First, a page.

The technological perspective
The heart of this whole meme is the fact that nuclear power technology, including the operation of power plants, can provide material for nuclear weapons. While factually true, this does not provide enough information to determine whether this is a genuinely warranted proliferation concern in 2013 and beyond.
Firstly, consider enrichment. Among natural uranium, about 99% is U238. This is good for neither power plants nor bombs (the terminology is that U238 is fertile, but not fissile). About 1% is U235 which is good for both power production and bombs. But at only 1% it is good for neither. It must be enriched (well, with some exceptions. The CANDU plants profiled in Zero Carbon Options for example can operate with natural, non-enriched uranium).
Most nuclear power plants use fuel that has been enriched to around 3%-5% U235 in a specialised enrichment facility. The waste U238 is known as depleted uranium, a heavy metal, which is toxic in the same sense as lead. A nuclear weapon needs material enriched to around 90% U235. This again is prepared through an enrichment process, and this process is anything but simple. It requires precision engineering and a massive facility, as well explained in this short video.
So, from a technology perspective, does refusing to use nuclear power disable the potential for development of weapons material? The answer is no, because the enrichment precedes the power generation. When North Korea shocked the world in 2010, it was not a nuclear power plant but an extensive enrichment facility that was so troubling. Civilian power generation may be used as a smokescreen, but that’s all it is. Pursuing ambitions for nuclear weapons does not need a power plant anywhere in the picture.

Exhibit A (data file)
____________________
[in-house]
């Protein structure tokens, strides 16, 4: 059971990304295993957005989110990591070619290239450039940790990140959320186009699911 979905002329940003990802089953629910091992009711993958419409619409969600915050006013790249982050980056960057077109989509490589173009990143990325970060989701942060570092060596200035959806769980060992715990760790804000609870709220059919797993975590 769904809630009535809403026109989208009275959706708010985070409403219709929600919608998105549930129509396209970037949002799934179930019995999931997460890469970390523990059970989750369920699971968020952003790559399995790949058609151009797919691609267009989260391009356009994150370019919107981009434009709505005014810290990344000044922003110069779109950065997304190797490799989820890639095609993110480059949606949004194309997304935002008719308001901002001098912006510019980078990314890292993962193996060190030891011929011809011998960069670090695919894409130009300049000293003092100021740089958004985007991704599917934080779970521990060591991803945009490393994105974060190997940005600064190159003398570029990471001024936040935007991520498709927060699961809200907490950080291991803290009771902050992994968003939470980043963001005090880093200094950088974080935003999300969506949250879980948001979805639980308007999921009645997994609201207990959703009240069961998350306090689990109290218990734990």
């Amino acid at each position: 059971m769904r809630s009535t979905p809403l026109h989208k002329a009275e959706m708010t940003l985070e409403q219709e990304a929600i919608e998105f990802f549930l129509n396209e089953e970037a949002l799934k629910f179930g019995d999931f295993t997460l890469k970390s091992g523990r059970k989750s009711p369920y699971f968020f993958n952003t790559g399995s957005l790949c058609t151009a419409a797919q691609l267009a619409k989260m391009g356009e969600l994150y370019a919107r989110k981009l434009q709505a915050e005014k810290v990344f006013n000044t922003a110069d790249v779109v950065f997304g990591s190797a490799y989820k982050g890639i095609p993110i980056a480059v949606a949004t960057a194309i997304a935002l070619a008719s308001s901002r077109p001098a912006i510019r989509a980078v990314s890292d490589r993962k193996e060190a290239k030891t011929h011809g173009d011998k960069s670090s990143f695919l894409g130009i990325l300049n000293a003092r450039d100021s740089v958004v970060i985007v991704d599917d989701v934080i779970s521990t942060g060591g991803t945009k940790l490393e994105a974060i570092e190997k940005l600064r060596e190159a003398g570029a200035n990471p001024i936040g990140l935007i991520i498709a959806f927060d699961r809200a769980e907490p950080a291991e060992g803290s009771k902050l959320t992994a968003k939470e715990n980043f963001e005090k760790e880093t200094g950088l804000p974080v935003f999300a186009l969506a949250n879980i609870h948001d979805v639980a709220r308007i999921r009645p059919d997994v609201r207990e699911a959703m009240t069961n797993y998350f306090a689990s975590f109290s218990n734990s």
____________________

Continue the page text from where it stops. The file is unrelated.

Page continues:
But what about the plant itself? Nuclear plants can make material in the reactors can’t they? The answer is yes, but compared to direct enrichment this is a woefully inefficient and non-cladestine pathway.
In the course of normal operations, plutonium will be created inside a power reactor. But, like uranium, it is only good for a bomb if it’s the right type of plutonium (PU239, the fissile isotope), and separated from the wrong types (several others but mainly PU240, the fertile, non-fissile isotope). If a modern reactor is run normally, the fuel stays in the reactor for 18 months or more, up to three years. In that time, the plutonium that is created collects so many neutrons that any PU239 is hopelessly contaminated with PU240, which is pretty much impossible to separate. Making a bomb with it would be like making a cake with ½ self raising flour, and ½ cement. It wouldn’t work ½ as well, it would be a total failure. It’s the same with a bomb made from this material. It cannot create the nuclear explosion. A good, more detailed explanation is provided by the World Nuclear Association.